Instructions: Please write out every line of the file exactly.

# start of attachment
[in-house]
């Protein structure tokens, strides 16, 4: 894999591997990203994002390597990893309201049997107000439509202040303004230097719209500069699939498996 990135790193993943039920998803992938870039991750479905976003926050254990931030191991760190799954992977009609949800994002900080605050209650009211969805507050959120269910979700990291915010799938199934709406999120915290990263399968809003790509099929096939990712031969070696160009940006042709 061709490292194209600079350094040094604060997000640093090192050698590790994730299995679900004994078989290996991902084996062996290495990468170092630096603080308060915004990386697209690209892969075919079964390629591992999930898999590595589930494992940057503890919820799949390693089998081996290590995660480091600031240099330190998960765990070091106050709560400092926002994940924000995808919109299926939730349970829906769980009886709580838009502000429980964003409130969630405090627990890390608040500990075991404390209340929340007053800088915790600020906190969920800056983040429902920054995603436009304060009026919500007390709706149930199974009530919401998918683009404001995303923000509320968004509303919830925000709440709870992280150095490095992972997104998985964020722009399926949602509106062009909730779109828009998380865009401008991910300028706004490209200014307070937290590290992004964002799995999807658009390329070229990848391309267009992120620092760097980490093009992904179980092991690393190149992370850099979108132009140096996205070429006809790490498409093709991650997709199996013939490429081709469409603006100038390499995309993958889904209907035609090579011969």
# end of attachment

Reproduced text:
[in-house]
């Protein structure tokens, strides 16, 4: 894999591997990203994002390597990893309201049997107000439509202040303004230097719209500069699939498996 990135790193993943039920998803992938870039991750479905976003926050254990931030191991760190799954992977009609949800994002900080605050209650009211969805507050959120269910979700990291915010799938199934709406999120915290990263399968809003790509099929096939990712031969070696160009940006042709 061709490292194209600079350094040094604060997000640093090192050698590790994730299995679900004994078989290996991902084996062996290495990468170092630096603080308060915004990386697209690209892969075919079964390629591992999930898999590595589930494992940057503890919820799949390693089998081996290590995660480091600031240099330190998960765990070091106050709560400092926002994940924000995808919109299926939730349970829906769980009886709580838009502000429980964003409130969630405090627990890390608040500990075991404390209340929340007053800088915790600020906190969920800056983040429902920054995603436009304060009026919500007390709706149930199974009530919401998918683009404001995303923000509320968004509303919830925000709440709870992280150095490095992972997104998985964020722009399926949602509106062009909730779109828009998380865009401008991910300028706004490209200014307070937290590290992004964002799995999807658009390329070229990848391309267009992120620092760097980490093009992904179980092991690393190149992370850099979108132009140096996205070429006809790490498409093709991650997709199996013939490429081709469409603006100038390499995309993958889904209907035609090579011969």